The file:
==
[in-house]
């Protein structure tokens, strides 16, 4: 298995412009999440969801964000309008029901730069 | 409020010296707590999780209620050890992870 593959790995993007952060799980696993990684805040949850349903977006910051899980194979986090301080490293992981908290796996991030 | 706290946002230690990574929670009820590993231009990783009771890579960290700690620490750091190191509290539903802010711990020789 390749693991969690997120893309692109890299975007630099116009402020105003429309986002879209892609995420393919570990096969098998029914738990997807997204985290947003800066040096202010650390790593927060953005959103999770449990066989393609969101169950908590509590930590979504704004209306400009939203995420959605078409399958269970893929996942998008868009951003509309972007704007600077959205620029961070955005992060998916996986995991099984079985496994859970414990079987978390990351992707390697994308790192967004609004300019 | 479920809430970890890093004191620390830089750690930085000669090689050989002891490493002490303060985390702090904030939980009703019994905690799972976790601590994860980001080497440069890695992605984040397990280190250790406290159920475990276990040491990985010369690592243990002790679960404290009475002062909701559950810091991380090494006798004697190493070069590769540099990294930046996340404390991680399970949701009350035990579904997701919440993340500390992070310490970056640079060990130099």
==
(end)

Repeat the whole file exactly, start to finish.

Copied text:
[in-house]
């Protein structure tokens, strides 16, 4: 298995412009999440969801964000309008029901730069 | 409020010296707590999780209620050890992870 593959790995993007952060799980696993990684805040949850349903977006910051899980194979986090301080490293992981908290796996991030 | 706290946002230690990574929670009820590993231009990783009771890579960290700690620490750091190191509290539903802010711990020789 390749693991969690997120893309692109890299975007630099116009402020105003429309986002879209892609995420393919570990096969098998029914738990997807997204985290947003800066040096202010650390790593927060953005959103999770449990066989393609969101169950908590509590930590979504704004209306400009939203995420959605078409399958269970893929996942998008868009951003509309972007704007600077959205620029961070955005992060998916996986995991099984079985496994859970414990079987978390990351992707390697994308790192967004609004300019 | 479920809430970890890093004191620390830089750690930085000669090689050989002891490493002490303060985390702090904030939980009703019994905690799972976790601590994860980001080497440069890695992605984040397990280190250790406290159920475990276990040491990985010369690592243990002790679960404290009475002062909701559950810091991380090494006798004697190493070069590769540099990294930046996340404390991680399970949701009350035990579904997701919440993340500390992070310490970056640079060990130099």